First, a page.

Thursday, October 22, 2009

Do not call 911

Seattle news:
How the Cops and Courts Turn Abused Spouses Into Voiceless Victims
The “enlightened” approach to domestic abuse has left women passive and powerless.
By Nina Shapiro
Published on October 30, 2007 at 8:45pm

Andrea Rich-Bell waits anxiously in a hallway of Seattle Municipal Court, her heavily pregnant frame wrapped in a bulky black jacket. She's due to give birth in three weeks, but the baby feels like it might drop any minute. It isn't lightening her load that her husband, a construction worker named Roy, is in the "tank," the courthouse's basement holding cell. Nor that prosecutors are proceeding with a domestic violence case against Roy over her ardent objections. ...

According to the police report, two 911 calls were made ...

She says she told the arriving officers that he didn't do anything to her. "They said, 'OK, we'll take him to jail for being intoxicated.'" The next thing she knew, he was being charged with assault in the fourth degree and harassment.

The court also imposed a "no-contact order" that prohibits her from seeing her husband while the case is pending—a period during which she is likely to give birth to their child.

At 9 a.m., Roy's public defender arrives. Rich-Bell smiles gamely at her, greeting her as an ally. The attorney then goes into a small conference room where prosecutors and defenders discuss possible deals. A short while later, the attorney returns to debrief Rich-Bell on the options. Prosecutors are willing to ask the judge to lift the no-contact—but only, ironically enough, if Roy pleads guilty to assaulting her. If he insists on a trial, the order stays.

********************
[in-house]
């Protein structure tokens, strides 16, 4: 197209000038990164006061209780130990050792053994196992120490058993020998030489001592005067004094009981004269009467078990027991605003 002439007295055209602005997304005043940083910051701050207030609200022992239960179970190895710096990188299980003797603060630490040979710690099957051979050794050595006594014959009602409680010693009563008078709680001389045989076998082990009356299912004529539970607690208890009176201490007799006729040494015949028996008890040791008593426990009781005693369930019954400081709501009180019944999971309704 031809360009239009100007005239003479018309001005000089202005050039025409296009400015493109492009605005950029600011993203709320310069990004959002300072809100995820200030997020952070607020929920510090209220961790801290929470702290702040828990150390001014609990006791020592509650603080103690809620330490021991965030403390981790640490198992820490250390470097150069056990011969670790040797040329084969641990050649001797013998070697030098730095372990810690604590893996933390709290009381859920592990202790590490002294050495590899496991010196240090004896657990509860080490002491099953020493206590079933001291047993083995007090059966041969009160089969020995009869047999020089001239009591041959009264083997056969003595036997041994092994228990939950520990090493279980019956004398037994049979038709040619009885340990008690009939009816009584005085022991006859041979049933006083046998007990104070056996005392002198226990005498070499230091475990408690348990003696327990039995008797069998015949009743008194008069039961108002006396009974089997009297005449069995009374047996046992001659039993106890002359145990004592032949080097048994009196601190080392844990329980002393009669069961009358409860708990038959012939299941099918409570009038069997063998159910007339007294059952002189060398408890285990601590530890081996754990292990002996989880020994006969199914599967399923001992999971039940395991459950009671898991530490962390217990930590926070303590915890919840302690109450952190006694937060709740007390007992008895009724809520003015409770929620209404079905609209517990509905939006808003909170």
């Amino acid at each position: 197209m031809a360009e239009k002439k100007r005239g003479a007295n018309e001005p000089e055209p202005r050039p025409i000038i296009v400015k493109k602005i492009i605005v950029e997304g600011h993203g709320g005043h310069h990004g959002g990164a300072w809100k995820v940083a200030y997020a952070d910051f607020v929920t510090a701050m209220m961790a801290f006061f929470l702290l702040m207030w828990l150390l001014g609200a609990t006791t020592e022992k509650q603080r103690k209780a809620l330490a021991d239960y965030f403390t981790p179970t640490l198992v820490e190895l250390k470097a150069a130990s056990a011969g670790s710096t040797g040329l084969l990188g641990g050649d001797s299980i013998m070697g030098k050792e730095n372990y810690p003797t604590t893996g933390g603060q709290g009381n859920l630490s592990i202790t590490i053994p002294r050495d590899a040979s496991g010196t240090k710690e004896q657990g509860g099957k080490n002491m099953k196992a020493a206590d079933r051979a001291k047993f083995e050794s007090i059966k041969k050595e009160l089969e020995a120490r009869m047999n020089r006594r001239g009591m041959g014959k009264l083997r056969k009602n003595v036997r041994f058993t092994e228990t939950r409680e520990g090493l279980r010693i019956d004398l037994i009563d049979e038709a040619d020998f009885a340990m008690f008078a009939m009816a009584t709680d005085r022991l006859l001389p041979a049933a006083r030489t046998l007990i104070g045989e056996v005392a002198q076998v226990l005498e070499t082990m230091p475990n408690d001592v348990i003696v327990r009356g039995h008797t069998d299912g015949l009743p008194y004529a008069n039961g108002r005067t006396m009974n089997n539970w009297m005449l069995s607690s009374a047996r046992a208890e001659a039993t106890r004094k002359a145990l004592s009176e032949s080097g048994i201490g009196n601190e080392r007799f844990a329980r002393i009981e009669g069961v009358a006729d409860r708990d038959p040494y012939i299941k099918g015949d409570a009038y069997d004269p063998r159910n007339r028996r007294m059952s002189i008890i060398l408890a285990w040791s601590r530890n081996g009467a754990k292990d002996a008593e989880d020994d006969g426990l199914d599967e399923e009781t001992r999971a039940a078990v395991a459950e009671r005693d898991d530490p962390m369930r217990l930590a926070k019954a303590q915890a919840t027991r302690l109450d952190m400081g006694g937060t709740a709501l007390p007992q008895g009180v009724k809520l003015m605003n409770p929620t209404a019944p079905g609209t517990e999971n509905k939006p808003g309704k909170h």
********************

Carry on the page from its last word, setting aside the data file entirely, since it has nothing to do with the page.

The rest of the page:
"So they're not going to give him a temporary release for the birth of my child?" Rich-Bell asks.
Here is another such story, also from Washington state. A woman describes how the cops arrested her husband without any complaint from her:
I scoffed, telling him it was my fault, that I had walked into traffic, my husband was only trying to help.

“That’s what all abuse victims do,” he responded. “They blame themselves.”

I insisted. My husband is the mildest man I know. He’s a mathematician who wears reading glasses on a chain and celebrates the birthday of Gauss. He will not do well in jail.

“Listen.” The guy, huge and bald, adjusted his belt. “You’ve got to get it through your head, this guy does not love you. He controls you. Even if you were a great homemaker who kept the house spotless, he would hurt you. Even if you were taller and blonder, he wouldn’t stop.” ...

To her credit, the judge considered. It was clear she was pained by this matter and wanted to let it drop. But after excusing herself to ponder she returned to impose the order. I was to have no contact with my husband, in person, by phone or email, until some yet undetermined court date that could happen as late as early 2010.

I left, unable to speak to J or let him know that I was leaving. He had a brand-new job. He’d done nothing wrong (except forget to unlock a trailer). He’d just spent 23 hours in the county lockup.
Robert Franklin comments here. I don't see how a ban on phone and email contact could ever be justified, no matter what he had done. Even if he were a convicted murdered, she should be able to communicate with him by phone and email. Apparently spammers and Nigerian scammers can email her, but not her husband.

The obvious lesson here is to never call 911 for domestic violence or for anything that might be misconstrued as domestic violence.

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